Basix’s website today: which appears to show nothing to do with Zest AI.

July 2016: ZestFinance received an investment of $30 million in 2016 from Baidu, giving the company a $252 million valuation, according to Pitchbook. China’s fast growing credit market lacks a centralized credit scoring system.
February 2017: ZestFinance introduced the Zest Automated Machine Learning (ZAML) platform, opening up the technology to any bank, credit card issuer or auto finance company. Here we see the company pivot further to a B2B strategy instead of direct to consumer lending.
August 2017: ZestFinance and Ford’s Motor Credit company team up after their machine learning study compared results from a Ford Credit scoring model with a machine learning model developed by ZestFinance. Ford Credit and ZestFinance found that machine learning-based underwriting could reduce future credit losses significantly and potentially improve approval rates for qualified consumers, while maintaining its consistent underwriting standards.
October 2018: Class action lawsuit filed against ZestFinance. It alleges that the defendants are part of a “rent-a-tribe scheme” for making payday loans. Non-tribal entities ZestFinance and Merrill allegedly provided the capital, marketing, underwriting and other resources for BlueChip Financial, doing business as Spotloan. The suit alleges that borrowers were charged rates above what is allowed in Washington – as high as 490% annual interest.……

December 2018: ZestFinance and Microsoft partners up. “Financial institutions will be able to use the Zest Automated Machine Learning (ZAML) tools to build, deploy and monitor credit models using the Microsoft Azure cloud and Machine Learning Server. A customer of both Microsoft and Zest, Prestige Financial Services, implemented the explainable ML credit scoring solution in early 2018. Within six months, Prestige doubled its lending volume and made credit to consumers previously overlooked by legacy models.”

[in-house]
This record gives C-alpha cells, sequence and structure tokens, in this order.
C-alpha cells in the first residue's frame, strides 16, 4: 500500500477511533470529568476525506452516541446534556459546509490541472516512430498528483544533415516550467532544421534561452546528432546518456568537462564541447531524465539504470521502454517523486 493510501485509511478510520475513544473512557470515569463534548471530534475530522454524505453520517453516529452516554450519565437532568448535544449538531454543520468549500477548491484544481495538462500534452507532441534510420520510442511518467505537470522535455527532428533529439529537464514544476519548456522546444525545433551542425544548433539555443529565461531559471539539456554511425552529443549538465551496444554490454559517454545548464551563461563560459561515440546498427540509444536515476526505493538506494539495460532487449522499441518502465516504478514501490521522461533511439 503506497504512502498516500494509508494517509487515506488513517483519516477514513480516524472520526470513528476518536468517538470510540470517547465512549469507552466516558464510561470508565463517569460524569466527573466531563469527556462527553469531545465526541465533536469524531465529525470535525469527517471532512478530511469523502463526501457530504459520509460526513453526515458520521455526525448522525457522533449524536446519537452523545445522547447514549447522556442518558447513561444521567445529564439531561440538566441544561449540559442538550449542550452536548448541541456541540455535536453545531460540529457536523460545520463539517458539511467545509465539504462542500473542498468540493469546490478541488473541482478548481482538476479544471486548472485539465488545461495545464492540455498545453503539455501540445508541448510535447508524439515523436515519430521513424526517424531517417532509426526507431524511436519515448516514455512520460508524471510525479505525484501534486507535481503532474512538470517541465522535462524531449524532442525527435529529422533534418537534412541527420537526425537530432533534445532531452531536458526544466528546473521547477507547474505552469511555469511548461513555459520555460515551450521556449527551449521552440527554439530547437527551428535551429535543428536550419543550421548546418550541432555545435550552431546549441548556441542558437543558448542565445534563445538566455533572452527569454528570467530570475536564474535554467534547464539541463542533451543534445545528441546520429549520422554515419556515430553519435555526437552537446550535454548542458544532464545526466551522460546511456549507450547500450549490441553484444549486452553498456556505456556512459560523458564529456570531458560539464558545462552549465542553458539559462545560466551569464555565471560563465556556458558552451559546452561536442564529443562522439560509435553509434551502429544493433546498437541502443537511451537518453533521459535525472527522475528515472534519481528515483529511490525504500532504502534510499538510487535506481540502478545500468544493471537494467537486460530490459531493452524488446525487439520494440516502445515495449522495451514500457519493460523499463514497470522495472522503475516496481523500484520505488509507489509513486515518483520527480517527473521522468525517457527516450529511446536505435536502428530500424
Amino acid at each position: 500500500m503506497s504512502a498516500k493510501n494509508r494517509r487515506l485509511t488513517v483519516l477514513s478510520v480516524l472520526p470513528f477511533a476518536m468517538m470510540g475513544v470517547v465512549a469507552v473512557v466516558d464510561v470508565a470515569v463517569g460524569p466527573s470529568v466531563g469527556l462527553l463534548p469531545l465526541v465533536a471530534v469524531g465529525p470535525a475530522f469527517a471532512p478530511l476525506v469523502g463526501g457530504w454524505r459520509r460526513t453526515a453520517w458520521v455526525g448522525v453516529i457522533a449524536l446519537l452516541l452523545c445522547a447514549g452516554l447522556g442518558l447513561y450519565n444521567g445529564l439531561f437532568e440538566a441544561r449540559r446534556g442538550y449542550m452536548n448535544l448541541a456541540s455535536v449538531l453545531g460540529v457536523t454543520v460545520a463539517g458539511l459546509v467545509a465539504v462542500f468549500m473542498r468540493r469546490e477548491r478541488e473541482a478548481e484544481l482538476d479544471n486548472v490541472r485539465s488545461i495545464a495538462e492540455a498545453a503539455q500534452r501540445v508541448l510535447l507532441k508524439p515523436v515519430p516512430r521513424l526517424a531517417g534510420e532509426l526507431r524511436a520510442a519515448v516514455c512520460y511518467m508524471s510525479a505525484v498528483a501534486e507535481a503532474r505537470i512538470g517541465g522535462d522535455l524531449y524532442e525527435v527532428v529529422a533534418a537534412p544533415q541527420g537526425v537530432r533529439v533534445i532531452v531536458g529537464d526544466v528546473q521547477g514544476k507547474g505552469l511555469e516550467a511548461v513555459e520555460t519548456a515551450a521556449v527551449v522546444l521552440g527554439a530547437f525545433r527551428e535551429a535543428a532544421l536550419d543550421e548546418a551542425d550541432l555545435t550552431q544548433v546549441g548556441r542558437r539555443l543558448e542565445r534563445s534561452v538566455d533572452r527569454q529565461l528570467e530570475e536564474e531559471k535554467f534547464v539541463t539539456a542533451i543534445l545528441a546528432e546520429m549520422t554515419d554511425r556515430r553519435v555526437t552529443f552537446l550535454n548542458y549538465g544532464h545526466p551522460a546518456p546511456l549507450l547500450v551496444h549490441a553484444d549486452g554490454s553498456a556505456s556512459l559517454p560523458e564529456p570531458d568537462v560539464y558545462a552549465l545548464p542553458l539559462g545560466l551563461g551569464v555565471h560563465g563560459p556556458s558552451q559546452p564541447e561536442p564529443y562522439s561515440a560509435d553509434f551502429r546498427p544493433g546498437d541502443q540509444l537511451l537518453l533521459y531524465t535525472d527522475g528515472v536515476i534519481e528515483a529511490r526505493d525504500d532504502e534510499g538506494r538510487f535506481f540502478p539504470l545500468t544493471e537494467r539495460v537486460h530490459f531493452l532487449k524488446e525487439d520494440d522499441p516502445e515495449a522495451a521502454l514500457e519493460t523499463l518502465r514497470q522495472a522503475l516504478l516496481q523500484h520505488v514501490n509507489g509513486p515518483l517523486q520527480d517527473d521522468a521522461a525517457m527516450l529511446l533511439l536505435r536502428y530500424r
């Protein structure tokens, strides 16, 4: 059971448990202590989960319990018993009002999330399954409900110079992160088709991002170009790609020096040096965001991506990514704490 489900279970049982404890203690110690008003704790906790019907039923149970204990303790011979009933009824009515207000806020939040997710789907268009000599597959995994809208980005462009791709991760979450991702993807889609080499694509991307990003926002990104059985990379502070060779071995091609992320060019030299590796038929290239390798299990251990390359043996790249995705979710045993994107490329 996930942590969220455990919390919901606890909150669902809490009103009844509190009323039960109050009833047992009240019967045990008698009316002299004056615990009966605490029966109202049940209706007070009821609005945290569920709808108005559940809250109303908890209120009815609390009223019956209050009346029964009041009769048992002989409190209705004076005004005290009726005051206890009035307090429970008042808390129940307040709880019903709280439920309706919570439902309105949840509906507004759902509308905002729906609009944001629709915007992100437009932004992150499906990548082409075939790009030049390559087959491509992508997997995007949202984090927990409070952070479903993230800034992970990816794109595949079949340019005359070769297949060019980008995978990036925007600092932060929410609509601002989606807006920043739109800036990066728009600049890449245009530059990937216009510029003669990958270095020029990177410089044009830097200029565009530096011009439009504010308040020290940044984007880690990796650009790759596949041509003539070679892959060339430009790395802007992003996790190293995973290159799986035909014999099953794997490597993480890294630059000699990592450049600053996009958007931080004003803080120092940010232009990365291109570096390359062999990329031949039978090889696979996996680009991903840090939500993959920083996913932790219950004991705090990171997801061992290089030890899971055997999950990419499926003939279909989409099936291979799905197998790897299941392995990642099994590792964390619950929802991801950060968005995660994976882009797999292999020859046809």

March 2019: ZestFinance entered an agreement with Discover to create “the world’s biggest platform for AI-based credit scoring”. Discover will use the Zest automated machine learning platform for a more accurate lending criteria beyond the use of traditional credit scores.

March 2019: ZestFinance launches ZAML Fair. “Several mortgage lenders have already tested the ZAML Fair algorithm. Based on those results, ZAML Fair would eliminate 70% of the gap in U.S. mortgage approval rates between Hispanic and white borrowers and cut the even larger gap between black and white borrowers by more than 40%.”

July 2019: ZestFinance announces partnership with Brazilian retail company Via Varejo to use Zest ML to deliver a more precise credit decision immediately, safely expanding its revenue and reducing the risk of bad loans for point of sale microfinancing.

October 2019: ZestFinance announced integration with MeridianLink, which provides loan orignation software and has 1,925 banks, credit unions, mortgage lenders, specialty lending providers, and CRAs. (MeridianLink filed S1 on April 30 2021). MeridianLink will integrate with ZAML credit scoring directly to its LoansPQ platform, providing clients the ability to access advanced machine learning for lending.

October 2019: ZestFinance founder Douglas Merrill, is no longer the CEO and appears to have left the company in this month.

October 2019: ZestFinance rebrands to Zest AI. “In the two years since Zest AI introduced its flagship product Zest Automated Machine Learning (ZAML), the company has achieved annual triple-digit percentage growth. Zest AI powers $500 billion in total lending by clients in every geography and credit category, including credit cards, personal loans, auto, mortgages, and student loans. With a quarter-million applicants scored every month, Zest software has helped 10 million more consumers get access to credit. ZAML clients typically achieve a 15 percent increase in approval rates with no added risk or a 30 percent reduction in losses keeping approval rates constant. Clients to date have generated $1 billion in profit from reduced credit losses. Lenders can also more easily approve borrowers with limited credit history, in some cases by up to 5x. With the use of Zest’s bias-reduction tools, lenders can shrink the gap in approval rates between white and minority borrowers by 30 percent.”

October 2019: VyStar is the first credit union to deploy ZAML for underwriting. Vystar (13th largest credit union and $11 billion in assets) will deploy Zest machine learning in member credit card services first, followed by auto loans in early 2020